In time she built a powerful business, only to see it knocked down again. With more than $11 million in debt, she was pronounced financially dead. Once again she came back.  RV travel is red hot right now and her caring  service and brilliant business model keeps her customers coming back.

     Transforming the business into a service-focused operation early on, she “fixed toilets and did whatever it took to get them to trust us,” she enthuses. “Then I threw a thank-you party for customers at the dealership and offered a $500 credit for every new customer they brought. People saw we were paying attention to them and started coming in by the truckload." 

    Keeping her customers front and center has always been the secret of her success. Her RV dealership offers sales and dozens of sidelines  such as custom paint job “wraps”, RV rentals and an RV time share program. Says Gigi, “I invented myself. When RV’s stopped selling during the recession I quickly had plan B, C, D,  E.  I tell people to never give up and keep your eye on the goal. People need to know there is always light at the end of the tunnel even though you may need a telescope to see it. To me, success is how quickly you get up and start over.” 

    Her updated book is the story of her life. What does she have to say to other women who want a full life including travel in an RV? “ I wrote my book in part as a way to exorcise the many demons that have plagued me all my life but more importantly to show other women and just as many men that when life happens to you, happen right back," said Stetler.

    To see Gigi’s success formula firsthand, visit her dealership, Planet RV in Davie, Florida.

Friday, August 5, 2016

RV Women are Cookin' With Gas

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Have a Gas, Not a Blast
     Most of today’s RV’s use propane gas to fuel the stove, hot water, furnace and perhaps the fridge. Early RV’s also had gas lights. What do you need to know about this cheap, silent servant?

    It’s clean and convenient, delivering more BTU’s per pound and per dollar than almost any other fuel. Used properly, it’s safe. Abused or neglected,  it’s deadly. It’s also colorless and odorless, which is why the industry adds stinky stuff so you’ll know if there is a leak. Here are some random thoughts on LPG (liquefied propane gas).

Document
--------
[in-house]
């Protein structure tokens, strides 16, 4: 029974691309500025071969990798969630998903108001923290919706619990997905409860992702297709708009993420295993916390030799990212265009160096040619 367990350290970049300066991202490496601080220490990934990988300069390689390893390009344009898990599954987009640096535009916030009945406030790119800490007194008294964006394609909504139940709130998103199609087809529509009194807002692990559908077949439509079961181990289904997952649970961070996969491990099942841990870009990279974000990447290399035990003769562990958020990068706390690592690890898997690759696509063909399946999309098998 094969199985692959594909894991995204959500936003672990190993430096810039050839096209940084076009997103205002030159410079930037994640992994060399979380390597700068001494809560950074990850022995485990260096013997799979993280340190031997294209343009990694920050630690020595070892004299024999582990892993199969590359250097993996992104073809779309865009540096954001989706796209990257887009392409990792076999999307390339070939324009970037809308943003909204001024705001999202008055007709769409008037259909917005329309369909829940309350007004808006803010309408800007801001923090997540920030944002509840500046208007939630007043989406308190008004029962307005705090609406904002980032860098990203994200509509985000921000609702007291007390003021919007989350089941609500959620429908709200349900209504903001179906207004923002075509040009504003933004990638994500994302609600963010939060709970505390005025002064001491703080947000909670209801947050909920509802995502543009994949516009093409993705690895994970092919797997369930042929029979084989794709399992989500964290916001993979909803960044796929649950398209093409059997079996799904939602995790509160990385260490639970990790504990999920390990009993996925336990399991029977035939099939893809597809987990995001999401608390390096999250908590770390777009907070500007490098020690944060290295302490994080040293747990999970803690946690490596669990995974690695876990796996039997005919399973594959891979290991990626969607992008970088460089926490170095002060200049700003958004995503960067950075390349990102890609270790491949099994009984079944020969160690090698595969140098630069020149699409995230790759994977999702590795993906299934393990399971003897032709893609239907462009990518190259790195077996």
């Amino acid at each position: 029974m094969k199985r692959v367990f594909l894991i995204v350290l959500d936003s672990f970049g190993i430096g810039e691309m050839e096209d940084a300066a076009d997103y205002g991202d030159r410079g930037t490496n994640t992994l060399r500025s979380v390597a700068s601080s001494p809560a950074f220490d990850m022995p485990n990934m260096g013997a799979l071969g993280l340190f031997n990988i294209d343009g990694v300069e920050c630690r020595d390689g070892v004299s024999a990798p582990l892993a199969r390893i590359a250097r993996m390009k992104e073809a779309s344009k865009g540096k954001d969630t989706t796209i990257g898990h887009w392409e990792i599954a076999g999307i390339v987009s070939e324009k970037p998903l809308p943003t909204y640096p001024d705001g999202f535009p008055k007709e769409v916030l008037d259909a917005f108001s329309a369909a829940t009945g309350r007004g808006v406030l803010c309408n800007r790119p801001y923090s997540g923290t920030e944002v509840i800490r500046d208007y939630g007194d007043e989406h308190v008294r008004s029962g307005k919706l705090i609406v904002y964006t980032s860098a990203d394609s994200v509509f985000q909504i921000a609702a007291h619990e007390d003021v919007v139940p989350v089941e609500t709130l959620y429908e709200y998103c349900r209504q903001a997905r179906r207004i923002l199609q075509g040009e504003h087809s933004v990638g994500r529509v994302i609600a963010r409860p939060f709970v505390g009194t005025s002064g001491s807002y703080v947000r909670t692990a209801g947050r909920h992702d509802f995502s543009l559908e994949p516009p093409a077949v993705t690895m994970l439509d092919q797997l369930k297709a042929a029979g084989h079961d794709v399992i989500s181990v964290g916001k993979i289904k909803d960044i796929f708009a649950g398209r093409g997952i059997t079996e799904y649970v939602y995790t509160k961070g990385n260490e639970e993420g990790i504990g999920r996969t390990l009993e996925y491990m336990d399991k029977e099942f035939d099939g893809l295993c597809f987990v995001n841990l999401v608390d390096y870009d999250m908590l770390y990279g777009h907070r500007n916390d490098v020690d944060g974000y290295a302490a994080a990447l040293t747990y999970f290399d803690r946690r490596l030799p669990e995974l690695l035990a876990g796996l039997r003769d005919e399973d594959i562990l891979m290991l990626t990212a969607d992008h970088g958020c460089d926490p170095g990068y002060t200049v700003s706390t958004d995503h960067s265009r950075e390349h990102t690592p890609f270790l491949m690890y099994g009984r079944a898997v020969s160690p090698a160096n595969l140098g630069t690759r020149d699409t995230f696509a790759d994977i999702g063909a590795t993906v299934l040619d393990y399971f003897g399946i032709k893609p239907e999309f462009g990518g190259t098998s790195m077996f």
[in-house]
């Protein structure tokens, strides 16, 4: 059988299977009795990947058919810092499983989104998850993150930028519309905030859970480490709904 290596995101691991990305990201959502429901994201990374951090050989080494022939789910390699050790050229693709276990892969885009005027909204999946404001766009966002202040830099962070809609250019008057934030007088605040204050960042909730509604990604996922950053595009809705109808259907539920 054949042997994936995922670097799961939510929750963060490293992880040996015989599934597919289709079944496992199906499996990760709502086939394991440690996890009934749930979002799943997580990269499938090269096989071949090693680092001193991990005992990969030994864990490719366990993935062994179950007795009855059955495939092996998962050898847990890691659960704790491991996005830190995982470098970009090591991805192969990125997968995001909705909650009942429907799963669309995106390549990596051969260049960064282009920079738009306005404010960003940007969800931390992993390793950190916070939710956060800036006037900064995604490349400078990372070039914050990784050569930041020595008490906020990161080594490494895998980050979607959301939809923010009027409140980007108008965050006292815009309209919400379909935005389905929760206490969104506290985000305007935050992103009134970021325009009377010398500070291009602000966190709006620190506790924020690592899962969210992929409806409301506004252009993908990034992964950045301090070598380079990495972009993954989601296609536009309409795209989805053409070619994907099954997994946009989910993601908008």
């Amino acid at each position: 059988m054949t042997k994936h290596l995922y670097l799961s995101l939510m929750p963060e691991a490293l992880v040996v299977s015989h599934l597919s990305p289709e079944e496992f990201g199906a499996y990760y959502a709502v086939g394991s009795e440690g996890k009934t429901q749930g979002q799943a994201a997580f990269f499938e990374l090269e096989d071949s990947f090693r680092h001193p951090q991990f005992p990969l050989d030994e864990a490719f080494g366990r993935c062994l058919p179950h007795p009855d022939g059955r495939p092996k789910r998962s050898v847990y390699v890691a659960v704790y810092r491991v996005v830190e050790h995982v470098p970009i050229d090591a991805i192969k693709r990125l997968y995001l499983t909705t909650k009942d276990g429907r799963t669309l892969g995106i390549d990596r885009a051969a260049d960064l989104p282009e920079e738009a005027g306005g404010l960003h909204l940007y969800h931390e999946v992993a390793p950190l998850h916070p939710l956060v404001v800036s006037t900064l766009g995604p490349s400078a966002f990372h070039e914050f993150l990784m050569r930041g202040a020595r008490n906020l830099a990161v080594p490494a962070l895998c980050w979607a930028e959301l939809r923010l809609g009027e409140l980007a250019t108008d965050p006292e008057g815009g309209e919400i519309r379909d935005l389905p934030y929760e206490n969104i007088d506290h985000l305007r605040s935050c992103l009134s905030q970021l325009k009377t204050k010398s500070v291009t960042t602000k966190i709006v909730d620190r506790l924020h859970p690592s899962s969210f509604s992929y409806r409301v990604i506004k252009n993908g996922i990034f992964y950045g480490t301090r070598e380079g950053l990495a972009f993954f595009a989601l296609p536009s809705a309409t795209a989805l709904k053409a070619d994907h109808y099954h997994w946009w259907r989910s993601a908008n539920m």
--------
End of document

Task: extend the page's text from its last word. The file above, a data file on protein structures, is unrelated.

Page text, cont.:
* If you smell propane,  go into action. It could just be a signal that the tank is about to run out but it could also mean a leak or a malfunctioning gas appliance. 

    * Even if the system is trouble free, have it checked once a year by a certified LP technician. Special tools and know-how are required to do the safety check correctly. Refills and repairs must also be done by certified professionals. Tanks must be re-certified every five years. 

    * It’s best to have two tanks so you’ll always have a spare. Gauges are a guide but not bang-on accurate. 

    * You may want tanks in another color, but don’t paint them yourself or you could cover or clog vital components. 

    * Unlike natural gas, propane is heavier than air. It can be trapped in low areas. Have a professional install an LP “sniffer”, a propane alarm that detects the gas. Know what this alarm can and cannot do. (For example, it 
it may trigger a false alarm if batteries get too low. Also, it can’t “see” carbon monoxide. That requires a specific CO Alarm. 

     * Of course you have one or more smoke alarms on board the camper too.  They do not, however,  monitor other hazards such as propane or carbon monoxide.

      * It’s smart to lock all access doors and hatches on the RV but it’s illegal to lock the door to the propane compartment. Don’t re-orient the tanks. Horizontal or vertical, they should stay as installed. 

    * If you see a foggy mist leaking from the tank, stay your distance and get help immediately. Propane under pressure is very cold; the mist could explode or give you instant frost bite.